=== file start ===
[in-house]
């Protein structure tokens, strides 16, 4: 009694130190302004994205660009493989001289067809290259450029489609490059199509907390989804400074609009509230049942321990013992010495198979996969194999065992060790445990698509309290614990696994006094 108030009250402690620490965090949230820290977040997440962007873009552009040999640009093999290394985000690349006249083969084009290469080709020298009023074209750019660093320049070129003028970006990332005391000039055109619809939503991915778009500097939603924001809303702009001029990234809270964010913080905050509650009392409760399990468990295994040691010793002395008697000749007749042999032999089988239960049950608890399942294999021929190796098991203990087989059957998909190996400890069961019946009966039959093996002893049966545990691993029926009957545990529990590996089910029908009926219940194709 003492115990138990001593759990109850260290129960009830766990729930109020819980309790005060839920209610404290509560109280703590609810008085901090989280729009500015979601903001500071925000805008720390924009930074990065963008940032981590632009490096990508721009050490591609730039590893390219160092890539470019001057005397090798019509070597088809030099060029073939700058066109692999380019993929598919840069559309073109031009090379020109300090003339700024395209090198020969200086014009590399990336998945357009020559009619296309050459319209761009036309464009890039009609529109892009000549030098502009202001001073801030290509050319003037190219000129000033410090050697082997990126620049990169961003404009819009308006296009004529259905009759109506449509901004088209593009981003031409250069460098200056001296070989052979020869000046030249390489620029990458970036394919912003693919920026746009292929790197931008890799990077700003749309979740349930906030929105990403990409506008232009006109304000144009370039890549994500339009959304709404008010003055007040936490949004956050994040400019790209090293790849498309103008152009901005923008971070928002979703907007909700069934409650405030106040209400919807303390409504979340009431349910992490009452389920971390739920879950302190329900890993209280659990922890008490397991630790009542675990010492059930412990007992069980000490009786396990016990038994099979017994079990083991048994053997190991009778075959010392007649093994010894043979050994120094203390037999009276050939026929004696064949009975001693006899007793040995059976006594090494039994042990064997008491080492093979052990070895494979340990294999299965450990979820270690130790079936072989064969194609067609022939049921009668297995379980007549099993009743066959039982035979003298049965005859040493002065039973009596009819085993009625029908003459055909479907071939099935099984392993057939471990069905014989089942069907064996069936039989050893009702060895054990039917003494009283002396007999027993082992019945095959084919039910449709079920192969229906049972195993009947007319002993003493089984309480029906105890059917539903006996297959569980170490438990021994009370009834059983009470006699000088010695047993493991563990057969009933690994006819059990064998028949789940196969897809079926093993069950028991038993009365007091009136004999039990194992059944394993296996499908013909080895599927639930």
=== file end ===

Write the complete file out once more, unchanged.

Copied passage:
[in-house]
């Protein structure tokens, strides 16, 4: 009694130190302004994205660009493989001289067809290259450029489609490059199509907390989804400074609009509230049942321990013992010495198979996969194999065992060790445990698509309290614990696994006094 108030009250402690620490965090949230820290977040997440962007873009552009040999640009093999290394985000690349006249083969084009290469080709020298009023074209750019660093320049070129003028970006990332005391000039055109619809939503991915778009500097939603924001809303702009001029990234809270964010913080905050509650009392409760399990468990295994040691010793002395008697000749007749042999032999089988239960049950608890399942294999021929190796098991203990087989059957998909190996400890069961019946009966039959093996002893049966545990691993029926009957545990529990590996089910029908009926219940194709 003492115990138990001593759990109850260290129960009830766990729930109020819980309790005060839920209610404290509560109280703590609810008085901090989280729009500015979601903001500071925000805008720390924009930074990065963008940032981590632009490096990508721009050490591609730039590893390219160092890539470019001057005397090798019509070597088809030099060029073939700058066109692999380019993929598919840069559309073109031009090379020109300090003339700024395209090198020969200086014009590399990336998945357009020559009619296309050459319209761009036309464009890039009609529109892009000549030098502009202001001073801030290509050319003037190219000129000033410090050697082997990126620049990169961003404009819009308006296009004529259905009759109506449509901004088209593009981003031409250069460098200056001296070989052979020869000046030249390489620029990458970036394919912003693919920026746009292929790197931008890799990077700003749309979740349930906030929105990403990409506008232009006109304000144009370039890549994500339009959304709404008010003055007040936490949004956050994040400019790209090293790849498309103008152009901005923008971070928002979703907007909700069934409650405030106040209400919807303390409504979340009431349910992490009452389920971390739920879950302190329900890993209280659990922890008490397991630790009542675990010492059930412990007992069980000490009786396990016990038994099979017994079990083991048994053997190991009778075959010392007649093994010894043979050994120094203390037999009276050939026929004696064949009975001693006899007793040995059976006594090494039994042990064997008491080492093979052990070895494979340990294999299965450990979820270690130790079936072989064969194609067609022939049921009668297995379980007549099993009743066959039982035979003298049965005859040493002065039973009596009819085993009625029908003459055909479907071939099935099984392993057939471990069905014989089942069907064996069936039989050893009702060895054990039917003494009283002396007999027993082992019945095959084919039910449709079920192969229906049972195993009947007319002993003493089984309480029906105890059917539903006996297959569980170490438990021994009370009834059983009470006699000088010695047993493991563990057969009933690994006819059990064998028949789940196969897809079926093993069950028991038993009365007091009136004999039990194992059944394993296996499908013909080895599927639930």